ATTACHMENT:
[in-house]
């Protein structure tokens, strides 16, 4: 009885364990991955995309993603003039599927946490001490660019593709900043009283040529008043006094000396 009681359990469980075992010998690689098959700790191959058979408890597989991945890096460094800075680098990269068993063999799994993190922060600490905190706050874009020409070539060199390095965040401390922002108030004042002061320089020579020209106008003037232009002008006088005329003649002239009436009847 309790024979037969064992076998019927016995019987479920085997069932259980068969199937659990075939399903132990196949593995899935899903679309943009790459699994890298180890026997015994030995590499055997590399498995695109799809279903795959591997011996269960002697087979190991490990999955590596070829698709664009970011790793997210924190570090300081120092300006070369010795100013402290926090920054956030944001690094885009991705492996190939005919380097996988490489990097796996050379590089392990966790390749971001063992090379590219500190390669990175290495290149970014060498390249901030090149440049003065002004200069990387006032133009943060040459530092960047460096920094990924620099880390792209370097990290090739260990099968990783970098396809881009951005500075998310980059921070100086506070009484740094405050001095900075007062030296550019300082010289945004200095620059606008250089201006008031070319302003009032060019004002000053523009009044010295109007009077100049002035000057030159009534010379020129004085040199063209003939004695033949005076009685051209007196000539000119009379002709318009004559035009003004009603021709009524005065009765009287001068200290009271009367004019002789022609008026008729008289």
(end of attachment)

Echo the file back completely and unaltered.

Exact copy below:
[in-house]
């Protein structure tokens, strides 16, 4: 009885364990991955995309993603003039599927946490001490660019593709900043009283040529008043006094000396 009681359990469980075992010998690689098959700790191959058979408890597989991945890096460094800075680098990269068993063999799994993190922060600490905190706050874009020409070539060199390095965040401390922002108030004042002061320089020579020209106008003037232009002008006088005329003649002239009436009847 309790024979037969064992076998019927016995019987479920085997069932259980068969199937659990075939399903132990196949593995899935899903679309943009790459699994890298180890026997015994030995590499055997590399498995695109799809279903795959591997011996269960002697087979190991490990999955590596070829698709664009970011790793997210924190570090300081120092300006070369010795100013402290926090920054956030944001690094885009991705492996190939005919380097996988490489990097796996050379590089392990966790390749971001063992090379590219500190390669990175290495290149970014060498390249901030090149440049003065002004200069990387006032133009943060040459530092960047460096920094990924620099880390792209370097990290090739260990099968990783970098396809881009951005500075998310980059921070100086506070009484740094405050001095900075007062030296550019300082010289945004200095620059606008250089201006008031070319302003009032060019004002000053523009009044010295109007009077100049002035000057030159009534010379020129004085040199063209003939004695033949005076009685051209007196000539000119009379002709318009004559035009003004009603021709009524005065009765009287001068200290009271009367004019002789022609008026008729008289």